IS ADOPTION TRAUMATIC?
Originally published, circa 2020
This piece has been decades in the making but written hastily from my heart.
I am writing this in response to a recent twitter exchange between academics and adult adopted people. Rather than refer people to my thread, I decided to publish this.
During this recent twitter exchange, I saw academics (in the field of adoption) split hairs about adoption and trauma. That is, they questioned whether the maternal separation was the cause of trauma vs the legal act of adoption. Whilst these attempts at making distinctions seem innocuous, they were in fact in relation to an overwhelming response from adult adoptees who were sharing their experiences of adoption as trauma. We all know the effects of maternal separation, but we are, in fact, speaking about adoption as trauma.
In that context, I viewed the tone by said as academics as dismissive and reflective of a broader issue in mainstream which is: adult adoptees, who speak to adoption trauma, are deemed as not being representative or unworthy of consideration? It seems that once we ‘age’ out of a system, we are no longer viewed as having a voice or worthy of research? In fact, we do have voice, it’s just difficult to be heard, as evidenced by this twitter exchange (although not limited to this and not unusual), which again demonstrates that we are marginalized, disenfranchised — minoritized. It feels like we are continually being silenced?
If research that supports adoption excludes the experience of adult adopted people, then how can it be representative of our population? How can it be used to justify plenary adoption? Case in point, there is no national data collection on adoptees as service users across: health, statutory services etc. That said, my objective in writing this is not to scrutinize research methodology (my undergraduate psychology days are way past me), but rather to address the topic of adoption trauma.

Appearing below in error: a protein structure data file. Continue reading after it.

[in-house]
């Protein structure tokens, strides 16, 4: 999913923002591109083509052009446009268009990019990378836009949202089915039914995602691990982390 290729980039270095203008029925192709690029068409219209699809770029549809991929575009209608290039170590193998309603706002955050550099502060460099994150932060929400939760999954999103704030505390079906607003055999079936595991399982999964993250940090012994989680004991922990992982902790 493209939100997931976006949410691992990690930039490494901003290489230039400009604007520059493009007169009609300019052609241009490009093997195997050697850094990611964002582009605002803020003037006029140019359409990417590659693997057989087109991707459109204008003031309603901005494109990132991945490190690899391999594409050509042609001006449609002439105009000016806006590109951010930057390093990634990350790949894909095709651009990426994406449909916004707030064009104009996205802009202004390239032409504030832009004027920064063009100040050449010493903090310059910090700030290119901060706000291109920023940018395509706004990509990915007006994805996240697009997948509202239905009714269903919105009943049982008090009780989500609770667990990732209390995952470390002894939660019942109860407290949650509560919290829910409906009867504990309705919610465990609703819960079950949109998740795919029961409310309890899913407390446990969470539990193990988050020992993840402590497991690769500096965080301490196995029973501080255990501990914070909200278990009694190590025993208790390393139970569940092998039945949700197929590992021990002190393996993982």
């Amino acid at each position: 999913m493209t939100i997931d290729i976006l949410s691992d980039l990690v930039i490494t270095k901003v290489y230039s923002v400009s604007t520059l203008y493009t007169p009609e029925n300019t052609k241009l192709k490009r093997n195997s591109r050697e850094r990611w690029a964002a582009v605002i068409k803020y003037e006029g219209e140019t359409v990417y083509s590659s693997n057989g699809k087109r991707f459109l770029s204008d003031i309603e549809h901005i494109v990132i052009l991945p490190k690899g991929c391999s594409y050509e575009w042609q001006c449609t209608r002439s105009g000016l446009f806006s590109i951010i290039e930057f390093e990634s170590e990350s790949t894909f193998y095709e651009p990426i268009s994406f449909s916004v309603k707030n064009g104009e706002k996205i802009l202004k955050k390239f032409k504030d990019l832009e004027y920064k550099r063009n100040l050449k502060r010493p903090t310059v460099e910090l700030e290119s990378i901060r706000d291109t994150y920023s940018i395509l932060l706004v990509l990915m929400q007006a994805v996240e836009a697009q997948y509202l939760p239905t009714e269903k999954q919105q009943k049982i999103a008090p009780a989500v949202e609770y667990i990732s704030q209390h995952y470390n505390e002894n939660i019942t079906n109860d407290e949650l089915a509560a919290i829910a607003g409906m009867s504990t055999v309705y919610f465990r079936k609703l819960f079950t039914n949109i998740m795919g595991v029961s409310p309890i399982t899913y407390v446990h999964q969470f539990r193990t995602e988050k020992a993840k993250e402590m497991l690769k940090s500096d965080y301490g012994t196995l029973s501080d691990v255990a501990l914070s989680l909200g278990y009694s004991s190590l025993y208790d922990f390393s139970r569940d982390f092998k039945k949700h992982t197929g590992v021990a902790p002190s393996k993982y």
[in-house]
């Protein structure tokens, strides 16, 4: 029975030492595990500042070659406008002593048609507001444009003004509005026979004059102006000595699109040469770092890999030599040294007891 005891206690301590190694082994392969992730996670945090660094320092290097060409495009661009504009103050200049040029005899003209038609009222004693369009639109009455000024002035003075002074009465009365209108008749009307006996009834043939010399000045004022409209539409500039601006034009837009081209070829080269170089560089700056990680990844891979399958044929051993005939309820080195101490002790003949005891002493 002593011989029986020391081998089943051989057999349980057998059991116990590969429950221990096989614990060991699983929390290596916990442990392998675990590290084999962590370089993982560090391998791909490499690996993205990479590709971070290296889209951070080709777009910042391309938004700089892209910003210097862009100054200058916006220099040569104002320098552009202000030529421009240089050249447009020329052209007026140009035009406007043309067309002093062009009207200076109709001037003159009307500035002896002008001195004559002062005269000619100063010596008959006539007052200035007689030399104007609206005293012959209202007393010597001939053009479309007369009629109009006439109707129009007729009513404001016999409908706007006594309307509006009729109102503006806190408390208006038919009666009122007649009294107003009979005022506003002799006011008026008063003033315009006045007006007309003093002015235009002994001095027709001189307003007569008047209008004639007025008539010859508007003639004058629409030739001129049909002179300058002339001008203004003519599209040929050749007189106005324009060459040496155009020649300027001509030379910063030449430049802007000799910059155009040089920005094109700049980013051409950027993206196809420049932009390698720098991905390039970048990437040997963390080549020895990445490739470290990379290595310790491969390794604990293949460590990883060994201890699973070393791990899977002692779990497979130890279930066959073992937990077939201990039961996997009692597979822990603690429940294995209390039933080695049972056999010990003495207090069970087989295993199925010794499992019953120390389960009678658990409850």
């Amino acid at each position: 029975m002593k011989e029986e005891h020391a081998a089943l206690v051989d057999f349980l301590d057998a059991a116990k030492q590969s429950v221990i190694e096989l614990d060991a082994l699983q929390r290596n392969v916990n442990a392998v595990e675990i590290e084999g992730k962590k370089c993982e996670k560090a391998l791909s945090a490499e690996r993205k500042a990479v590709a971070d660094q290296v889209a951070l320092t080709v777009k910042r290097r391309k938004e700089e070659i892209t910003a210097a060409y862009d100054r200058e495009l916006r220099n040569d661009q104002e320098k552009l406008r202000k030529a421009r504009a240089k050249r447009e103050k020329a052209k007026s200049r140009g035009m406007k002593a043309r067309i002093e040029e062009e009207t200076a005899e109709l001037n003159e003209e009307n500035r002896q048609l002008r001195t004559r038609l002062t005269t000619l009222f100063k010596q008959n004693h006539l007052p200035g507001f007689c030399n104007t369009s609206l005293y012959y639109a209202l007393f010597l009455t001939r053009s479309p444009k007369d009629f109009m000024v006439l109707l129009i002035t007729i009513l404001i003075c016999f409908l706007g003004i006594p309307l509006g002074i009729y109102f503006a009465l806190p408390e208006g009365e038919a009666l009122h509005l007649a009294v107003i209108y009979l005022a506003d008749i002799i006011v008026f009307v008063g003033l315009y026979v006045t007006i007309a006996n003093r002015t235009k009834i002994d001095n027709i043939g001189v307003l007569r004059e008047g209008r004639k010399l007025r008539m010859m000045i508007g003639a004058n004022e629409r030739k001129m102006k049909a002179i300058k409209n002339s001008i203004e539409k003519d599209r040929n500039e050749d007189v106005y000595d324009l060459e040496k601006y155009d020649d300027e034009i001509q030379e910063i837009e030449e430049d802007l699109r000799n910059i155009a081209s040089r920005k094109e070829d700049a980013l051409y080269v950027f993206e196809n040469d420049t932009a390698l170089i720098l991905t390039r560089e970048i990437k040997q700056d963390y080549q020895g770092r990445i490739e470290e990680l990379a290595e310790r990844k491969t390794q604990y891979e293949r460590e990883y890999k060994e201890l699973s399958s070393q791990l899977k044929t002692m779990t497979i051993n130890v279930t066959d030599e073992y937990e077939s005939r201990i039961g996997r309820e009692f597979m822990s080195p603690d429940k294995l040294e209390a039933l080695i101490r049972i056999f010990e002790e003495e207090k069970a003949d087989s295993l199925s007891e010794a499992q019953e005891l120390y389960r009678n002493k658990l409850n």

Is adoption traumatic? My response as an ADULT adoptee who has lived with adoption, is YES!
Although I have not undertaken any significant research in the area of trauma, there is a general consensus that it is subjective. The Center for Treatment of Anxiety and Mood Disorders contend that definitions of trauma are guidelines only and “everyone processes a traumatic event differently because we all face them through the lens of prior experiences in our lives.”
To that end, I am adopted, and this lens shapes my experiences. Whilst I can only speak for myself (and I don’t speak for all adopted people) I have collated a list of why my experiences with adoption has been difficult and distressing. This is not exhaustive, and I invite other adult adoptees, who have likewise openly discussed their experience of trauma as a function of being adopted, to comment.
• I found out that I was adopted when I was five years of age when eavesdropping on a conversation. I went to school and asked the Nun what ‘adopted’ meant and I all remember is going dizzy (memory is subjective, but I think I had ringing in my ears). That was distressing.
• I was raised by an adoptive father who was Northern Italian, but I was always drawn to those around me who were Sicilian. I have visited Sicily twice and I felt a strong connection and one which I didn’t experience in Northern Italy. I felt like they ‘saw’ me in Sicily – I felt mirrored (incidentally, mirror loss is a real phenomenon that adoptees experience). Seven years or so ago, I found out that my natural father was a Sicilian immigrant. To this day, I still get triggered when I watch cooking shows which feature Southern Italy or Italian chefs who speak to their strong Sicilian roots. They’re proud of their culture and recipes and traditions are passed down from one generation to another. I cannot convey to you how important cooking is in my personal life. When I met my biological paternal siblings, they spoke to growing up with our Nonna and I selfishly felt desperate and a keen sadness which goes to the core of my being. I was denied. Please don’t tell me that culture doesn’t matter and this loss isn’t painful. There are reminders everywhere. Most people take it for granted. I don’t. That is not to say that I don’t recognize I am one of the lucky ones, at least I was raised with an Italian father in an Italian community in North Qld. Adoption is a lottery after all!